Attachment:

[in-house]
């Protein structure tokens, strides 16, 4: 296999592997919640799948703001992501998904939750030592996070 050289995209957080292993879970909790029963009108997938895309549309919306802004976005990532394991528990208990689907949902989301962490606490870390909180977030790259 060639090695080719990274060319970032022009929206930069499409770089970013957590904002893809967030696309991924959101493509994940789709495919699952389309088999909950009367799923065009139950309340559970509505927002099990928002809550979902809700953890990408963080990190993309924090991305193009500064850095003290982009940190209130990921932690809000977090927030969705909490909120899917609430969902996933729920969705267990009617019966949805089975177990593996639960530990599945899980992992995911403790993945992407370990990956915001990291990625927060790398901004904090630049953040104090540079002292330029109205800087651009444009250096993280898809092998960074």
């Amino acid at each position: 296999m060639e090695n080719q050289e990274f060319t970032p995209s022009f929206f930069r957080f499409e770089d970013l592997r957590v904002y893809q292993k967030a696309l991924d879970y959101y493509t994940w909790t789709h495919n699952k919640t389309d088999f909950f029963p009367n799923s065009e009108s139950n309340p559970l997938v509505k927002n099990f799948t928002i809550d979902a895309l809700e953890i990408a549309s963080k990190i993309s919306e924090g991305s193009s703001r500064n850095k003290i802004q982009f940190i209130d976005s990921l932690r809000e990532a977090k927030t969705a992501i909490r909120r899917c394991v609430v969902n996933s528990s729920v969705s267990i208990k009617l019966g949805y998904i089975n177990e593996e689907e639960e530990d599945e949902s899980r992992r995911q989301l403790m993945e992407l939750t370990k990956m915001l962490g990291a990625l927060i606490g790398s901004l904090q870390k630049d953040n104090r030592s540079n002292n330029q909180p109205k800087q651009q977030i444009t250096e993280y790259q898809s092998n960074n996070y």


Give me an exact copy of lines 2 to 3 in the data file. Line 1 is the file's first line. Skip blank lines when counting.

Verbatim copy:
């Protein structure tokens, strides 16, 4: 296999592997919640799948703001992501998904939750030592996070 050289995209957080292993879970909790029963009108997938895309549309919306802004976005990532394991528990208990689907949902989301962490606490870390909180977030790259 060639090695080719990274060319970032022009929206930069499409770089970013957590904002893809967030696309991924959101493509994940789709495919699952389309088999909950009367799923065009139950309340559970509505927002099990928002809550979902809700953890990408963080990190993309924090991305193009500064850095003290982009940190209130990921932690809000977090927030969705909490909120899917609430969902996933729920969705267990009617019966949805089975177990593996639960530990599945899980992992995911403790993945992407370990990956915001990291990625927060790398901004904090630049953040104090540079002292330029109205800087651009444009250096993280898809092998960074």
């Amino acid at each position: 296999m060639e090695n080719q050289e990274f060319t970032p995209s022009f929206f930069r957080f499409e770089d970013l592997r957590v904002y893809q292993k967030a696309l991924d879970y959101y493509t994940w909790t789709h495919n699952k919640t389309d088999f909950f029963p009367n799923s065009e009108s139950n309340p559970l997938v509505k927002n099990f799948t928002i809550d979902a895309l809700e953890i990408a549309s963080k990190i993309s919306e924090g991305s193009s703001r500064n850095k003290i802004q982009f940190i209130d976005s990921l932690r809000e990532a977090k927030t969705a992501i909490r909120r899917c394991v609430v969902n996933s528990s729920v969705s267990i208990k009617l019966g949805y998904i089975n177990e593996e689907e639960e530990d599945e949902s899980r992992r995911q989301l403790m993945e992407l939750t370990k990956m915001l962490g990291a990625l927060i606490g790398s901004l904090q870390k630049d953040n104090r030592s540079n002292n330029q909180p109205k800087q651009q977030i444009t250096e993280y790259q898809s092998n960074n996070y």